LDA: Latent Dirichlet Allocation

Table of Contents


Bag-of-words models in general performs quite well, and we're looking for a probabilistic model of text. Let's look at the underlying assumptions of a bag-of-word model:

  • Ordering of words within a document is irrelevant
  • Ordering of documents in entire corpus is irrelevant

In probability we call this exchangebility. You remember anything about this? [BROKEN LINK: No match for fuzzy expression: *Dirichlet%20process] maybe?!


  • word is the basic unit of discrete data, defined to be an item from a vocabulary indexed by $\{1,... ,V\}$. Represented using unit-basis vectors that have a single component equal to 1 and all other components equal to 0. Thus, using superscripts to denote components,the $v^{\text{th}}$ word in the vocabulary is represented by a V-vector $w$ such that $w^i=1$ and $w^j=0$ for $i \neq j$.
  • document is a sequence of $N$ words denoted by $\mathbf{w} = (w_1, w_2, ..., w_N)$ where $w_n$ is the $n^{\text{th}}$ word in the sequence
  • corpus is a collection of $M$ documents denoted by $D= \{\mathbf{w}_1, \mathbf{w}_2,... , \mathbf{w}_M\}$.
  • topic is characterized by a distribution over words

Latent Dirichlet Allocation

  • Generative model of a corpus
  • Documents are represented as a random mixtures over latent topics


  • $\alpha$ parameter for Dirichlet distribution
  • $\theta$ latent random variable for some document ($\theta_d$ for a specific document $d$) drawn from a $\text{Dir}(\alpha)$
  • $z$ is a k-dimensional one-hot-vector representing the chosen topic for a word i.e. with the i-th component equal to 1 and all other components being 0 ($z^i = 1$ for a unique $i$)
  • $z_n$ is the same as $z$, but for the specific n-th word $w_n$ in a document, i.e. topic for this word.
  • $\beta$ is a $k \times V$ matrix parameterizing the word probabilities, i.e. $\beta_{ij} = p(w^j = 1 | z^i = 1)$


Assume the following generative model for each document $\mathbf{w}$ in a corpus $D$:

  1. Choose $N \sim \text{Poisson} (\xi)$, i.e. the length of the document (following this distribution is not a strict requirement)
  2. Choose $\theta \sim \text{Dir} (\alpha)$, used as a parameter for a multinomial later on
  3. Each word $w_n$ in the document of length $N$ is assigned as follows:
    1. Choose a topic $z_n \sim \text{Multinomial} ( \theta )$
    2. Choose a word $w_n \sim p(w_n | z_n, \beta)$, multinomial distribution conditioned on the topic $z_n$



My interpretation

From a Dirichlet we draw a $k$ -vector which corresponds to a multinomial distribution, with each component corresponding to the probability of the corresponding topic / label / class. In our case, $p(z^i = 1 | \alpha)$ then corresponds to the i-th component of $\theta$, i.e. the probability of topic $i$.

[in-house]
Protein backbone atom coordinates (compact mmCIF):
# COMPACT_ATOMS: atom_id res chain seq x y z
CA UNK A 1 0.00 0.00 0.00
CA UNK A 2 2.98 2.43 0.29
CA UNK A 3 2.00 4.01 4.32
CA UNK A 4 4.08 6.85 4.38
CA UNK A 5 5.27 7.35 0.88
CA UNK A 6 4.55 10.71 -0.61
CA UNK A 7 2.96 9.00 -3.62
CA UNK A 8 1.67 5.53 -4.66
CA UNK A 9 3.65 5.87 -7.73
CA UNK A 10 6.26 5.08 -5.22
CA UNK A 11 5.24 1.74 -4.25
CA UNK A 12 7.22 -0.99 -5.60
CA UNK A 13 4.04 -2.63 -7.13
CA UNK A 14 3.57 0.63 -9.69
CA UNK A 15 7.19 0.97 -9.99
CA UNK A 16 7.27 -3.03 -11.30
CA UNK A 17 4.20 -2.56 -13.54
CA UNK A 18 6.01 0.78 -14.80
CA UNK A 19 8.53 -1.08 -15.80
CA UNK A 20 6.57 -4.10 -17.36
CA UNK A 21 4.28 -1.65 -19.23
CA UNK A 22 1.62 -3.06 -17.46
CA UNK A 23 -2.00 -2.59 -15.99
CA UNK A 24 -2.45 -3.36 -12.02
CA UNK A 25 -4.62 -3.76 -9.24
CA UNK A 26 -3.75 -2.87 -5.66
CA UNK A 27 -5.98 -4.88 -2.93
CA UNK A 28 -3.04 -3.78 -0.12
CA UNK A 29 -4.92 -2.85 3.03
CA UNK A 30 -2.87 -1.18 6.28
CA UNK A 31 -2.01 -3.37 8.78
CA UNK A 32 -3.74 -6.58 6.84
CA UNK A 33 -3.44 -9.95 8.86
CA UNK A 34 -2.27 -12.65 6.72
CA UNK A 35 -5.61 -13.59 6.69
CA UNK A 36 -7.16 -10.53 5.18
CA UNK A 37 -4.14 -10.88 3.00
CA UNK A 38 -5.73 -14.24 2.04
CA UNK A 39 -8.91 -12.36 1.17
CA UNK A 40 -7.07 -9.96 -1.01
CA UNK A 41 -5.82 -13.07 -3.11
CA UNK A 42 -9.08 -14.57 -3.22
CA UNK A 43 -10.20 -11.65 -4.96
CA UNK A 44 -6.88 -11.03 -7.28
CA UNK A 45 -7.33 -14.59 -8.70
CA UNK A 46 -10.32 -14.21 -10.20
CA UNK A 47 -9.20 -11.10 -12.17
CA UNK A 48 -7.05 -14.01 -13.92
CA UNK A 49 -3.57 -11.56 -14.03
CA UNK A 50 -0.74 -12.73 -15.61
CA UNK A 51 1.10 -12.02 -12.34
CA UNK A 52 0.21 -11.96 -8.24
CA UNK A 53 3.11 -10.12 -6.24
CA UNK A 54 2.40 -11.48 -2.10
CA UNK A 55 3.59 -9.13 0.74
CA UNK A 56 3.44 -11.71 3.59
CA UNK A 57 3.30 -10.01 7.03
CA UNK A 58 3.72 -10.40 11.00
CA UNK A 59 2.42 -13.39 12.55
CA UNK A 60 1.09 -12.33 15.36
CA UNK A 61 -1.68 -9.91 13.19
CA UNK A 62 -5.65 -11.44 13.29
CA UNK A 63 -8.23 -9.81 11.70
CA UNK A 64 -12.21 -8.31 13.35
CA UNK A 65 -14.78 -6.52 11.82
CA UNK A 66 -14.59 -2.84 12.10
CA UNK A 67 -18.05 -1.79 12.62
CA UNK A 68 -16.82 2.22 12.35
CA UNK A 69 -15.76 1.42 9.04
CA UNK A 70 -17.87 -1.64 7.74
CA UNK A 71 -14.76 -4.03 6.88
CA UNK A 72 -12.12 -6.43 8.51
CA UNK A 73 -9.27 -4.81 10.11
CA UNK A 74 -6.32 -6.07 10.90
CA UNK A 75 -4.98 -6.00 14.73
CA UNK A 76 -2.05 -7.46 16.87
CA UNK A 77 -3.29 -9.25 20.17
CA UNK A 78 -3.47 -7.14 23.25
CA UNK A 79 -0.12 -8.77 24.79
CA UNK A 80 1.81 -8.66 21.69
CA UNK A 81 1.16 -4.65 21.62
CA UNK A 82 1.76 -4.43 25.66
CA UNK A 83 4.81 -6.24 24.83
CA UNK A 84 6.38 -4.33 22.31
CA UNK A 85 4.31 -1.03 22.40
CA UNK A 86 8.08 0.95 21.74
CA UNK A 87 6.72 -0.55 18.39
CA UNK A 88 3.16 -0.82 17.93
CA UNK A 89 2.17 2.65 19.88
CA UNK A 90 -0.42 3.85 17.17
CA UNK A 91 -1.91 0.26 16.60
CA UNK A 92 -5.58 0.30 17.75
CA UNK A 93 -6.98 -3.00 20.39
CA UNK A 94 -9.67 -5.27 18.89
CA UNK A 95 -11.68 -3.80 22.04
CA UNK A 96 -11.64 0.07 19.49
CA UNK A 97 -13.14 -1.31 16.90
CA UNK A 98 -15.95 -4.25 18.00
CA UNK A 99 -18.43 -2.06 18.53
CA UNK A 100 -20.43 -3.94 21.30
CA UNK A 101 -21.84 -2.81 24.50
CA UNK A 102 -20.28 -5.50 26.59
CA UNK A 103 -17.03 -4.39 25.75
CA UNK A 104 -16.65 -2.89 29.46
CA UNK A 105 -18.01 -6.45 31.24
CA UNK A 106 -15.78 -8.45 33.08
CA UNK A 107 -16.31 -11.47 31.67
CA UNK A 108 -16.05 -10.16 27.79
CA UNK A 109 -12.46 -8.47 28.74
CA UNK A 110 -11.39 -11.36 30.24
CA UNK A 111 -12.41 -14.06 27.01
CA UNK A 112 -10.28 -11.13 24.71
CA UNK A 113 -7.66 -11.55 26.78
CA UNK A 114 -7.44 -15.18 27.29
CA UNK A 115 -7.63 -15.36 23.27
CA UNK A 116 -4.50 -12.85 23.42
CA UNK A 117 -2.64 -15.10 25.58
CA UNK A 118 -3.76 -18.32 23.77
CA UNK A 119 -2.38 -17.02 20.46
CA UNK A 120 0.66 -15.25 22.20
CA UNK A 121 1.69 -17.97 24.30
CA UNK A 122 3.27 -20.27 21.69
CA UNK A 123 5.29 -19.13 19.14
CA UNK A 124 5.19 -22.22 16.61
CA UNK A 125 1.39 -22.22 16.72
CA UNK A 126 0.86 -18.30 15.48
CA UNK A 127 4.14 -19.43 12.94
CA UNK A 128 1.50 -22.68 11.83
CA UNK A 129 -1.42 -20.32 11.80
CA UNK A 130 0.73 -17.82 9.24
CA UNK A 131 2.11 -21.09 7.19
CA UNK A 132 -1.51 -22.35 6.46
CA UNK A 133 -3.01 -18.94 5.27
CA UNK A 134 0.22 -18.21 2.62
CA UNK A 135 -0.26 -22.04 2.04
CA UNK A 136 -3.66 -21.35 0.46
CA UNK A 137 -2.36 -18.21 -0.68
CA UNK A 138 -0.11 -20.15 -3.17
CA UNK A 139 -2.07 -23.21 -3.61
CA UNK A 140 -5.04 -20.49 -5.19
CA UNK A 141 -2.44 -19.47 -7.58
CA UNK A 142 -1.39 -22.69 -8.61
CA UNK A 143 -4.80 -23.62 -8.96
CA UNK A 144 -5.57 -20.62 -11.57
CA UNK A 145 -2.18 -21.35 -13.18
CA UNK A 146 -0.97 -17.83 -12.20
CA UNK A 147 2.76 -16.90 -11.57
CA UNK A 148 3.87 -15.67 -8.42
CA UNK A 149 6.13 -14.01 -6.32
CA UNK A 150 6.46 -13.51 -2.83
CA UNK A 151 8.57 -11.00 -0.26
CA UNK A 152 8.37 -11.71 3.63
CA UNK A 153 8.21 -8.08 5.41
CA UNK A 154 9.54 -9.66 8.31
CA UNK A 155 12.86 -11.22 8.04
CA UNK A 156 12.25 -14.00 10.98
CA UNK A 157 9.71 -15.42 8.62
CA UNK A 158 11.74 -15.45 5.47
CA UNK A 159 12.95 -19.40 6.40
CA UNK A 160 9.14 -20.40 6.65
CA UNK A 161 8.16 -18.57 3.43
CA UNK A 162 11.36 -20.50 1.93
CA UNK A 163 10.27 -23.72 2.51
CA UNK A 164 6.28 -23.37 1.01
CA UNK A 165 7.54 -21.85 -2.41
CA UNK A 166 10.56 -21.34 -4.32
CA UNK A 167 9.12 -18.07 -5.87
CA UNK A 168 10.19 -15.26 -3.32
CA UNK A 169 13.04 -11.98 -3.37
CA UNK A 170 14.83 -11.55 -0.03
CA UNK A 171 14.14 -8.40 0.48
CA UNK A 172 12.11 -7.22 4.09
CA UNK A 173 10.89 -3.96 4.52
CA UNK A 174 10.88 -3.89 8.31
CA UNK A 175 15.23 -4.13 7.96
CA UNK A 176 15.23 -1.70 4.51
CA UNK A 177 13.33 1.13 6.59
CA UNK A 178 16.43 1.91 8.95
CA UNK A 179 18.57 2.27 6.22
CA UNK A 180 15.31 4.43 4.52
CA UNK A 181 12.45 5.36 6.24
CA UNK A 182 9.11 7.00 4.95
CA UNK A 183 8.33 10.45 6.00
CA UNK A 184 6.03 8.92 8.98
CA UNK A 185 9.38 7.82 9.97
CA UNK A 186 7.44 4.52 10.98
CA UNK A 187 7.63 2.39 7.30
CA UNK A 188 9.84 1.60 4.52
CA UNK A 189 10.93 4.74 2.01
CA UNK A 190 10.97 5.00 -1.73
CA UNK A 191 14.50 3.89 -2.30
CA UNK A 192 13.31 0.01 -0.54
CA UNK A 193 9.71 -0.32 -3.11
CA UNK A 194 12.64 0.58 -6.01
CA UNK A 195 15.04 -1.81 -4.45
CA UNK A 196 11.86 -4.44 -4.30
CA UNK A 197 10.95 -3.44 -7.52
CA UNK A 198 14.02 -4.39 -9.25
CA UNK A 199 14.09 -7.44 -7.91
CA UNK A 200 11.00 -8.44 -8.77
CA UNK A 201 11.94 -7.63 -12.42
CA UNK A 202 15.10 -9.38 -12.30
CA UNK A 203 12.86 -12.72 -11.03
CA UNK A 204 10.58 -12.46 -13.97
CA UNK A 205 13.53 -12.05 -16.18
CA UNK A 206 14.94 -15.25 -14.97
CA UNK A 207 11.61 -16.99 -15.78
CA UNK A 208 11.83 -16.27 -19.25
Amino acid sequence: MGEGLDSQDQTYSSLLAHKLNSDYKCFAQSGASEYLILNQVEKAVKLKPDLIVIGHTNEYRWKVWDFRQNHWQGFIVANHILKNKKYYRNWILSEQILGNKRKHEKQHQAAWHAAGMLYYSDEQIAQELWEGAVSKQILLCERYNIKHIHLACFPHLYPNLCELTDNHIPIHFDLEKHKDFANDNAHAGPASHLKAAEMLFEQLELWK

From the paper

A k-dimensional Dirichlet random variable $\theta$ can take values in the (k−1)-simplex (a k-vector $\theta$ lies in the (k − 1)-simplex if $\theta_i \ge 0, \sum_{i=1}^k \theta_i = 1$ ), and has the following probability density on this simplex:

     p(\theta | \alpha) = \frac{\Gamma \Big( \sum_{i=1}^k \alpha_i \Big) }{\prod_{i=1}^k \Gamma (\alpha_i)} \prod_{i=1}^k \theta_i^{(1 - \alpha_i)}

When we're talking about the (k - 1)-simplex we're referring to a region of space where the parameters of the mutlinomial can be (domain of all $\theta_i$). Why $k - 1$? Since we require that the sum over all $\theta_i$ equals 1, after choosing a value for $k-1$ of these, the last one is determined as $1 - \sum_{i=1}^{k-1} \theta_i$.

The $k$ and $\theta$ being referred to in this section on the Dirichlet has nothing to do with notation used elswhere in this text, and simply represents some arbitrary integer $k$ and some random variable $\theta_i$.

Joint distributions

First we have the joint distribution over the topic mixture $\theta$, topics $\mathbf{z}$ and words $\mathbf{w}$ for one document:

    p(\theta, \mathbf{z}, \mathbf{w} | \alpha, \beta) = p(\theta | \alpha) \prod_{n=1}^N p(z_n | \theta) p(w_n | z_n, \beta)

Where $p(z_n | \theta) = \theta_i$ where $z_n^i = 1$ since $z_n$ is a one-hot vector representing the n-th chosen topic.

topic mixture simply refers to a latent variable which the rv. topic depends on.

Then to obtain the probability of a document $\mathbf{w}$, i.e. a set of words $w$, we simply integrate over all topic mixtures $\theta$ and summing over all possible topic assignments $z_n$

p(\mathbf{w} | \alpha, \beta) = \int p(\theta | \alpha) \prod_{n=1}^N \sum_{z_{n}} p(z_{n} | \theta) p(w_n | z_n, \beta) d\theta

And finally, to obtain the distribution over our corpus, i.e. our set of documents, we simply take the product over all documents

p(D | \alpha, \beta) = \prod_{d=1}^M \int p(\theta_d | \alpha) \prod_{n = 1}^N_d \sum_{z_d_n} p(z_d_n | \theta_d) p(w_d_n | z_d_n, \beta) d\theta_d


Our inference problem is to compute the distributions of the latent variables $\mathbf{z}$ and $\theta$ given a document $\mathbf{w}$.

p(\theta, \mathbf{z}, \alpha, \beta, \mathbf{w}) = \frac{p(\theta, \mathbf{z}, \mathbf{w} | \alpha, \beta)}{p(\mathbf{w} | \alpha, \beta)}

Both of which we deduced in the previous section! Unfortunately, this computation is intractable. Luckily there exists methods to deal with this: variational inference, MCMC and Laplace approximation.